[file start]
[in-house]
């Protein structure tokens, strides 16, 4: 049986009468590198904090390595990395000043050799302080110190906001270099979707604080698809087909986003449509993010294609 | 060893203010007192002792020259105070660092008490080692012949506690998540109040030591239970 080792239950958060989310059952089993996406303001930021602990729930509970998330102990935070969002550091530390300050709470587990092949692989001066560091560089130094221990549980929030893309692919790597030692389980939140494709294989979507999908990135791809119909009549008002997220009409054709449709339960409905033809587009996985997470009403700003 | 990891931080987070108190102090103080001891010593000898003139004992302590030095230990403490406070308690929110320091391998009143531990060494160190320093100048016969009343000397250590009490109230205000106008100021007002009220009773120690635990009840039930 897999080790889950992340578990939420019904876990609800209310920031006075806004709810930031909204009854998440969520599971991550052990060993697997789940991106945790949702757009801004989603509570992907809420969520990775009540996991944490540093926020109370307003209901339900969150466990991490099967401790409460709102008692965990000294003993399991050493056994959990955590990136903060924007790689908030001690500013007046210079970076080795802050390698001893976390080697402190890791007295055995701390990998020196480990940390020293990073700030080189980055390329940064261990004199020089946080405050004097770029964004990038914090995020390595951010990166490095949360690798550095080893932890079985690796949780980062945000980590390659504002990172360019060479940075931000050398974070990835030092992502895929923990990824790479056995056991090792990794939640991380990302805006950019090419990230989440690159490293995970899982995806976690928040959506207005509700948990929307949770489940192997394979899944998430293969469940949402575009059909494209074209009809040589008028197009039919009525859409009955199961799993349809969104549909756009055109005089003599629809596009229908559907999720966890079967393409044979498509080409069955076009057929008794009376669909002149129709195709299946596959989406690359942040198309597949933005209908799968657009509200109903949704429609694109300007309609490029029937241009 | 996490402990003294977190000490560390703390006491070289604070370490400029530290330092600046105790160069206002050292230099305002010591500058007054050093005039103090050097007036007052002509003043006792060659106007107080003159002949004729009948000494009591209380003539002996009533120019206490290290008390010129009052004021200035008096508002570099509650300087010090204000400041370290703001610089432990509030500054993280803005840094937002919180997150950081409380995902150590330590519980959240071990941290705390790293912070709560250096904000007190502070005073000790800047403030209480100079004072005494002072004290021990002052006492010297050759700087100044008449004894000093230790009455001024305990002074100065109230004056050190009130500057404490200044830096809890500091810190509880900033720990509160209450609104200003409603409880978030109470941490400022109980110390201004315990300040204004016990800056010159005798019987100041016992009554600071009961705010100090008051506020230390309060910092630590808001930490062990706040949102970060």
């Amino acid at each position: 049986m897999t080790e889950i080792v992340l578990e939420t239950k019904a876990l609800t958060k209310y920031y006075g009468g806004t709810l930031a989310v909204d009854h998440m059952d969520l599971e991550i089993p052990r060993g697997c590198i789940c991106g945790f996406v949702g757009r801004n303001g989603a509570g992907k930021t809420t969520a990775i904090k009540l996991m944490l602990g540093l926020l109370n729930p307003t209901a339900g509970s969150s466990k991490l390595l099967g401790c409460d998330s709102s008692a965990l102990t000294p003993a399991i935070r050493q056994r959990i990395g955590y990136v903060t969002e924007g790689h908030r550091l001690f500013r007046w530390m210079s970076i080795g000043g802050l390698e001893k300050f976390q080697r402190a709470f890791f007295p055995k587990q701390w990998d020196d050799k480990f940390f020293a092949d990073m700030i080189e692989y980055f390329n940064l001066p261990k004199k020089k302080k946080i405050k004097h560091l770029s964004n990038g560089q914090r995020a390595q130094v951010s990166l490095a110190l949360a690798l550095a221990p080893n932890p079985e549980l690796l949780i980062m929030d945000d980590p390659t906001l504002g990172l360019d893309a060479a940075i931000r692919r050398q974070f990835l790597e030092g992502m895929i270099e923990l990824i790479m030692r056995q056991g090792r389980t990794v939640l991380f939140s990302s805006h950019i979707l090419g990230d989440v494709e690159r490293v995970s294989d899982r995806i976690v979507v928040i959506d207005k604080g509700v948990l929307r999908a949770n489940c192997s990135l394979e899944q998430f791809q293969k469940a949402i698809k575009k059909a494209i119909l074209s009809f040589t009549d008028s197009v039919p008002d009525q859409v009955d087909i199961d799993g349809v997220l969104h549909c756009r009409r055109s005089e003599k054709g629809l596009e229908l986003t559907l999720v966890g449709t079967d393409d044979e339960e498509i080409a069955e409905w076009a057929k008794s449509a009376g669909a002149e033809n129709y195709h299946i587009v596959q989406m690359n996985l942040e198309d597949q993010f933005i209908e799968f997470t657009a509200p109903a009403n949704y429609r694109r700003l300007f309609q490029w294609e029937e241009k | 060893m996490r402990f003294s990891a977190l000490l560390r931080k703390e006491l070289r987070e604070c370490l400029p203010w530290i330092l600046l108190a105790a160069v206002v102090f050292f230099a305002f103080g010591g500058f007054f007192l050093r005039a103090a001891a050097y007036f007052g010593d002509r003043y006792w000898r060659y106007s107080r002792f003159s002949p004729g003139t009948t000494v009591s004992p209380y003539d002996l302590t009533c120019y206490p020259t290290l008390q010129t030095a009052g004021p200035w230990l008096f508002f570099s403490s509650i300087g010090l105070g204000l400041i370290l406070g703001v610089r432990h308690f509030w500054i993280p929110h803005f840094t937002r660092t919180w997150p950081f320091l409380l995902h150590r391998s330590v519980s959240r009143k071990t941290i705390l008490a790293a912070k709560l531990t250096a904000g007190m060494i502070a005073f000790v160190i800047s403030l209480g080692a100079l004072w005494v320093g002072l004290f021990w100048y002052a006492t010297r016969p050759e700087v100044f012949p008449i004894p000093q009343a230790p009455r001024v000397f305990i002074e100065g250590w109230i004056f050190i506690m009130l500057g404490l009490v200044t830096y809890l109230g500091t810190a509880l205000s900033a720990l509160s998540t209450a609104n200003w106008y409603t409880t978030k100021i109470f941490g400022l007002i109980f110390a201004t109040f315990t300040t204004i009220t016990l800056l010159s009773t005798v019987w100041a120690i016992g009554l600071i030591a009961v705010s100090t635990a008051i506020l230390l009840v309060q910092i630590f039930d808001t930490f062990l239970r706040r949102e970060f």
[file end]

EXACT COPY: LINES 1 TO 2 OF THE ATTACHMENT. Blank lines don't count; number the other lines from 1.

[in-house]
């Protein structure tokens, strides 16, 4: 049986009468590198904090390595990395000043050799302080110190906001270099979707604080698809087909986003449509993010294609 | 060893203010007192002792020259105070660092008490080692012949506690998540109040030591239970 080792239950958060989310059952089993996406303001930021602990729930509970998330102990935070969002550091530390300050709470587990092949692989001066560091560089130094221990549980929030893309692919790597030692389980939140494709294989979507999908990135791809119909009549008002997220009409054709449709339960409905033809587009996985997470009403700003 | 990891931080987070108190102090103080001891010593000898003139004992302590030095230990403490406070308690929110320091391998009143531990060494160190320093100048016969009343000397250590009490109230205000106008100021007002009220009773120690635990009840039930 897999080790889950992340578990939420019904876990609800209310920031006075806004709810930031909204009854998440969520599971991550052990060993697997789940991106945790949702757009801004989603509570992907809420969520990775009540996991944490540093926020109370307003209901339900969150466990991490099967401790409460709102008692965990000294003993399991050493056994959990955590990136903060924007790689908030001690500013007046210079970076080795802050390698001893976390080697402190890791007295055995701390990998020196480990940390020293990073700030080189980055390329940064261990004199020089946080405050004097770029964004990038914090995020390595951010990166490095949360690798550095080893932890079985690796949780980062945000980590390659504002990172360019060479940075931000050398974070990835030092992502895929923990990824790479056995056991090792990794939640991380990302805006950019090419990230989440690159490293995970899982995806976690928040959506207005509700948990929307949770489940192997394979899944998430293969469940949402575009059909494209074209009809040589008028197009039919009525859409009955199961799993349809969104549909756009055109005089003599629809596009229908559907999720966890079967393409044979498509080409069955076009057929008794009376669909002149129709195709299946596959989406690359942040198309597949933005209908799968657009509200109903949704429609694109300007309609490029029937241009 | 996490402990003294977190000490560390703390006491070289604070370490400029530290330092600046105790160069206002050292230099305002010591500058007054050093005039103090050097007036007052002509003043006792060659106007107080003159002949004729009948000494009591209380003539002996009533120019206490290290008390010129009052004021200035008096508002570099509650300087010090204000400041370290703001610089432990509030500054993280803005840094937002919180997150950081409380995902150590330590519980959240071990941290705390790293912070709560250096904000007190502070005073000790800047403030209480100079004072005494002072004290021990002052006492010297050759700087100044008449004894000093230790009455001024305990002074100065109230004056050190009130500057404490200044830096809890500091810190509880900033720990509160209450609104200003409603409880978030109470941490400022109980110390201004315990300040204004016990800056010159005798019987100041016992009554600071009961705010100090008051506020230390309060910092630590808001930490062990706040949102970060």